Many of us may have celebrated the end of the COVID pandemic a bit too early. Despite a two-month decline, the virus is back on the rise thanks to widely circulating subvariants of the Omicron variant. In just the last week, infections have increased by more than 18 percent in the U.S., while hospitalizations have risen by over 24 percent, according to the latest data from the Centers for Disease Control and Prevention (CDC). As infections rise, more mitigation measures might be needed once again as we continue to battle the coronavirus. Read on to find out what one top virus expert is recommending we do now.
Not only have infections increased by more than 50 percent in the last two weeks, but coronavirus cases are also rising in almost every single state, according to PBS. During a May 21 interview with the broadcaster, White House COVID Response director Ashish Jha, MD, discussed the current state of the virus in the U.S., acknowledging that cases are still higher than many of us hoped they would be at this point.
“I think if we take a step back and look at where we are in this pandemic, obviously there’s a lot of infections out there. Two years in I don’t think anybody wants to hear that. It’s frustrating,” Jha told host Geoff Bennett. “I mean, the virus is not done.”
The rise in infections doesn’t mean we’ve regressed all the way back to March 2020, however. According to Jha, the U.S. has built up quite a lot of immunity over time—largely thanks to vaccinations and boosters. This has helped keep people protected and has prevented hospitalizations and deaths from rising too much even as cases increase. But to ensure safety as time passes, we have to keep up with vaccinations, as well as keep “working on improving our vaccine [and] making sure we have enough treatments,” Jha said.
“I think complacency can get us into a lot of trouble,” he further explained. “But if we stay active, we stay focused, continue to combat this virus, I think we can keep Americans safe.”
As the emergence of Omicron subvariants has brought back an uptick in coronavirus cases, virus experts are worried about the future. White House COVID adviser Anthony Fauci, MD, previously warned that there was potential for another surge in the fall.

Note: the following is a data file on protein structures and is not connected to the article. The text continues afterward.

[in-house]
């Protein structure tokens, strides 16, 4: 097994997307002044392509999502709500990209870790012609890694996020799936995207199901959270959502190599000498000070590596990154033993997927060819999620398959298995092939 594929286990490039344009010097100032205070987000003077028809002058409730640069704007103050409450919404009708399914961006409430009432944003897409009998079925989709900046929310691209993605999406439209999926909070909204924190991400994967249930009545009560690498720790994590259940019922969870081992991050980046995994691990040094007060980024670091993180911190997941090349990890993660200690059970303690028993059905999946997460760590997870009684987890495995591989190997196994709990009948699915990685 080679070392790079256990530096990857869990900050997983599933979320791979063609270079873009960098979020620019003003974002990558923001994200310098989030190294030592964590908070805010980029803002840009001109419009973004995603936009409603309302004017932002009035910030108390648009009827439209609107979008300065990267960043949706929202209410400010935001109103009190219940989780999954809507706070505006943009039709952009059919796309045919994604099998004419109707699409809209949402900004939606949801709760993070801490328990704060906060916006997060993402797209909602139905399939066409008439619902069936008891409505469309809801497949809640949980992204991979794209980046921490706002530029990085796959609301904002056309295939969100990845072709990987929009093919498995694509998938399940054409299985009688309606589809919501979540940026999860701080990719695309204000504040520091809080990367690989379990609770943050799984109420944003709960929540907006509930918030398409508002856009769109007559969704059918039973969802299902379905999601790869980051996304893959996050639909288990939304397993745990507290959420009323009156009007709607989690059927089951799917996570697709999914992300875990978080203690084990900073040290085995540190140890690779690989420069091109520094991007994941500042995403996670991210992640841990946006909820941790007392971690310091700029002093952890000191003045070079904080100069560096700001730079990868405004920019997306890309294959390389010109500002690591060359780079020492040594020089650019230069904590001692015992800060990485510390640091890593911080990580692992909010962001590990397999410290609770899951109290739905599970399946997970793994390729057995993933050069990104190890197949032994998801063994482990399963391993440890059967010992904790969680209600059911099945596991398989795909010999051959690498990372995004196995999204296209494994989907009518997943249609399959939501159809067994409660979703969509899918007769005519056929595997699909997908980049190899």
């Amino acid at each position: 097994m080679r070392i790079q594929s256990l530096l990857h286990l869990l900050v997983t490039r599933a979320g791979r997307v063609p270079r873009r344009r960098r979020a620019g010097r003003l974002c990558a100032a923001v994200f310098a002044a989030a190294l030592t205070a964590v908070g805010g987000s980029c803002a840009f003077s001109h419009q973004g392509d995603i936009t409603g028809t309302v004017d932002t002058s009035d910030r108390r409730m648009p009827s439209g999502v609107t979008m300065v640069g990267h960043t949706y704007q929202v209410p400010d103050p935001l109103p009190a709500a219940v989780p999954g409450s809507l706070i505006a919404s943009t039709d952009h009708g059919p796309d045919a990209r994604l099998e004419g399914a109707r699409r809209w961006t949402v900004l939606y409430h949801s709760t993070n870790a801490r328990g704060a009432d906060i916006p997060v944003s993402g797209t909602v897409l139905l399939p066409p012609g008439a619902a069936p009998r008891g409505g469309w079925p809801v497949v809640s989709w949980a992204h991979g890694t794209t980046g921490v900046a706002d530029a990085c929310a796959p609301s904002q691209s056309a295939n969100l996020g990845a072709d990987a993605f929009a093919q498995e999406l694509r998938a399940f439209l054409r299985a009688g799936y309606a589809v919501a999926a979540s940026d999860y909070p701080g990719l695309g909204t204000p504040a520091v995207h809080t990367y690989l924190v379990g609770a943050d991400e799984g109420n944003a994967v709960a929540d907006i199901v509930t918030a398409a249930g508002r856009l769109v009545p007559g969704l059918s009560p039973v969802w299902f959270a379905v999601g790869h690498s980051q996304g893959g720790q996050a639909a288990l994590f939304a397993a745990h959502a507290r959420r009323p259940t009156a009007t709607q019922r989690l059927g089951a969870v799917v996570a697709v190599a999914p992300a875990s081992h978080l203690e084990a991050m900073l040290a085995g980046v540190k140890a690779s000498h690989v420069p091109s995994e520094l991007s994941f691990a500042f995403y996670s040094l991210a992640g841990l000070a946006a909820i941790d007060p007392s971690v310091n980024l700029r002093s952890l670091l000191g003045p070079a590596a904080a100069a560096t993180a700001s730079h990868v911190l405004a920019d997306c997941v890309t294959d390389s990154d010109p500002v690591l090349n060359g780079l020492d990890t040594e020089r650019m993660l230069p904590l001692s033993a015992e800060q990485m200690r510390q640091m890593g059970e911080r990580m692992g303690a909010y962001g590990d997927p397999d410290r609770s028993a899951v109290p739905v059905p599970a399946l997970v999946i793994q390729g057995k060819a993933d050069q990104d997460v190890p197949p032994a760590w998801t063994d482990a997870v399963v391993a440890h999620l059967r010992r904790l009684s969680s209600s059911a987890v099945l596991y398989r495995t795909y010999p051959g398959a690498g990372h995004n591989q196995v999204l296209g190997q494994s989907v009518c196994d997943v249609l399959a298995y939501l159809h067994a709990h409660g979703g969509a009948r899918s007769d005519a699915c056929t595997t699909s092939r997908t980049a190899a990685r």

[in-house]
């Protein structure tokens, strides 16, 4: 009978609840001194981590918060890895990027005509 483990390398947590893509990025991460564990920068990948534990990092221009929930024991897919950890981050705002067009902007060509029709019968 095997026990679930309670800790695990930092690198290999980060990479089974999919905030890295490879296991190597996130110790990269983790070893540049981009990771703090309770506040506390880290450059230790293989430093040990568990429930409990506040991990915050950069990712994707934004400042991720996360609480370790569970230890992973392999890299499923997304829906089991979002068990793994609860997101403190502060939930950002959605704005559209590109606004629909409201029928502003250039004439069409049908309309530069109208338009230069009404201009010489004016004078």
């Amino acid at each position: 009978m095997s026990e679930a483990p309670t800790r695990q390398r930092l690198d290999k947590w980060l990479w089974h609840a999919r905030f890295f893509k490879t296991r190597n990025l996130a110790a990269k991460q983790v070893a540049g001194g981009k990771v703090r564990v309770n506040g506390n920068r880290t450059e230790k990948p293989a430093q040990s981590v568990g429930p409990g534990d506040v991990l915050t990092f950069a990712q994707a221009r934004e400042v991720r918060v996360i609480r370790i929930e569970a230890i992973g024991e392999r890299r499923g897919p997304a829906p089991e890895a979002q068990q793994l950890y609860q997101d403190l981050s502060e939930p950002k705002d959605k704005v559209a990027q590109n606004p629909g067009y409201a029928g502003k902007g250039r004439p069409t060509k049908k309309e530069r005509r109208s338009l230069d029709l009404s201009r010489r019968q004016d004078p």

“People are tired of this pandemic, we understand that. The virus unfortunately is not done with its work,” Jha told Bennett. “As we look to the fall and winter, what I’m playing paying attention to right now is watching the virus evolve. We’ve got to pay very close attention to what happens if we do see a new wave of infections, we want to be ready with a new generation of vaccines, treatments.”
Mask mandates are no longer in place across the U.S.—including the federal mask requirement for transportation, which was lifted last month. But masking up is likely a good idea as number increase, even if there are no orders mandating it, experts say. The CDC still recommends that people in areas with medium or high COVID transmission wear masks when indoors, regardless of vaccination status. As of May 19, 45 percent of the U.S. population is currently in an area with medium or high community transmission, CDC Director Rochelle Walensky, MD, recently tweeted.
“I’ve always believed … that masking is an important part of keeping, you know, keeping infection numbers low,” Jha told Bennett. “And I think we’re going to want to get that message out to people that in areas with high infection numbers, masking is going to be an important tool to keeping infections low and getting—letting us get through the fall in winter without substantial disruption.”
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